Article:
Skeletal formula of L-alanine
|Preferred IUPAC name
3D model (JSmol)
CompTox Dashboard (EPA)
|Molar mass||89.094 g·mol−1|
|Melting point||258 °C (496 °F; 531 K) (sublimes)|
|167.2 g/L (25 °C)|
|Supplementary data page|
|Alanine (data page)|
Except where otherwise noted, data are given for materials in their standard state (at 25 °C [77 °F], 100 kPa).
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Alanine (symbol Ala or A) is an α-amino acid that is used in the biosynthesis of proteins. It contains an amine group and a carboxylic acid group, both attached to the central carbon atom which also carries a methyl group side chain. Consequently, its IUPAC systematic name is 2-aminopropanoic acid, and it is classified as a nonpolar, aliphatic α-amino acid. Under biological conditions, it exists in its zwitterionic form with its amine group protonated (as −NH3+) and its carboxyl group deprotonated (as −CO2−). It is non-essential to humans as it can be synthesised metabolically and does not need to be present in the diet. It is encoded by all codons starting with GC (GCU, GCC, GCA, and GCG).
The L-isomer of alanine (left-handed) is the one that is incorporated into proteins. L-alanine is second only to leucine in rate of occurrence, accounting for 7.8% of the primary structure in a sample of 1,150 proteins. The right-handed form, D-alanine, occurs in polypeptides in some bacterial cell walls: 131 and in some peptide antibiotics, and occurs in the tissues of many crustaceans and molluscs as an osmolyte. Alanine is also very abundant (over-represented) in low complexity regions of proteins.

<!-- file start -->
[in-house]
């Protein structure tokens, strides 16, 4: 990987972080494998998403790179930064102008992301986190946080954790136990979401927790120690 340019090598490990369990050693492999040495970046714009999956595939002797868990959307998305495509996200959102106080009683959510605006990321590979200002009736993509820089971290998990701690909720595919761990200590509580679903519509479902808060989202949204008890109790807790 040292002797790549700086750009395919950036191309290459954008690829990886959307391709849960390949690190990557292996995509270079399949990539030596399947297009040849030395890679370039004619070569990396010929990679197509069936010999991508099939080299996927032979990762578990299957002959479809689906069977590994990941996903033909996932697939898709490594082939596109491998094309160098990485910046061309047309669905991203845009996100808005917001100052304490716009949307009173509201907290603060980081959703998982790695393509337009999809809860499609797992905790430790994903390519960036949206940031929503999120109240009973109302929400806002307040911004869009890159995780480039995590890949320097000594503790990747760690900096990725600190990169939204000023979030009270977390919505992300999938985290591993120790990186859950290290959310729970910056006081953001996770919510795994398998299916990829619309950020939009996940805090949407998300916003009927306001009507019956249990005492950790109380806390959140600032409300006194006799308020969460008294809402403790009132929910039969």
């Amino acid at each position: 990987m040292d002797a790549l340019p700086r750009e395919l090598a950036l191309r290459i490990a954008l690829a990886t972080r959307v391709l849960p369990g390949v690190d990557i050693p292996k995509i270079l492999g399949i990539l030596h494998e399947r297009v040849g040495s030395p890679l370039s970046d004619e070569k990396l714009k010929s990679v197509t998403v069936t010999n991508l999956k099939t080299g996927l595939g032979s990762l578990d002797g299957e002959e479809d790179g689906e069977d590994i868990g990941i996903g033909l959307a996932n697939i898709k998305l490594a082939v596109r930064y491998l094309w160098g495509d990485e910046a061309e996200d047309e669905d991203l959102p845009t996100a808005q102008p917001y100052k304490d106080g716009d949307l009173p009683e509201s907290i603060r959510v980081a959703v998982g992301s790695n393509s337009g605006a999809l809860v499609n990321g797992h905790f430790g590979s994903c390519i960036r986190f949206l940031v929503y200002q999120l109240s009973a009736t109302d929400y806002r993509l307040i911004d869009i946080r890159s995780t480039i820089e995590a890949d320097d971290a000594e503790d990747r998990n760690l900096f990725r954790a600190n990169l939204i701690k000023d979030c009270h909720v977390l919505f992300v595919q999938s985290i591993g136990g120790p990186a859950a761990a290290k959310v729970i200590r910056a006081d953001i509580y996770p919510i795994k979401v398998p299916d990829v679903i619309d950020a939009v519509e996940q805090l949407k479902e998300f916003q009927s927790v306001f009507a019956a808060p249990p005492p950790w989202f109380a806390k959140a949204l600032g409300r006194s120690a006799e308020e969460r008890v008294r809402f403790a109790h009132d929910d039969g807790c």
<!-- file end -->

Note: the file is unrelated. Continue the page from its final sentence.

History and etymology
Alanine was first synthesized in 1850 when Adolph Strecker combined acetaldehyde and ammonia with hydrogen cyanide. The amino acid was named Alanin in German, in reference to aldehyde, with the infix -an- for ease of pronunciation, the German ending -in used in chemical compounds being analogous to English -ine.
Alanine is an aliphatic amino acid, because the side-chain connected to the α-carbon atom is a methyl group (-CH3); alanine is the simplest α-amino acid after glycine. The methyl side-chain of alanine is non-reactive and is therefore hardly ever directly involved in protein function. Alanine is a nonessential amino acid, meaning it can be manufactured by the human body, and does not need to be obtained through the diet. Alanine is found in a wide variety of foods, but is particularly concentrated in meats.
Alanine is produced by reductive amination of pyruvate, a two-step process. In the first step, α-ketoglutarate, ammonia and NADH are converted by glutamate dehydrogenase to glutamate, NAD+ and water. In the second step, the amino group of the newly-formed glutamate is transferred to pyruvate by an aminotransferase enzyme, regenerating the α-ketoglutarate, and converting the pyruvate to alanine. The net result is that pyruvate and ammonia are converted to alanine, consuming one reducing equivalent.: 721 Because transamination reactions are readily reversible and pyruvate is present in all cells, alanine can be easily formed and thus has close links to metabolic pathways such as glycolysis, gluconeogenesis, and the citric acid cycle.
Racemic alanine can be prepared by the condensation of acetaldehyde with ammonium chloride in the presence of sodium cyanide by the Strecker reaction, or by the ammonolysis of 2-bromopropanoic acid.
Alanine is broken down by oxidative deamination, the inverse reaction of the reductive amination reaction described above, catalyzed by the same enzymes. The direction of the process is largely controlled by the relative concentration of the substrates and products of the reactions involved.: 721
Alanine World Hypothesis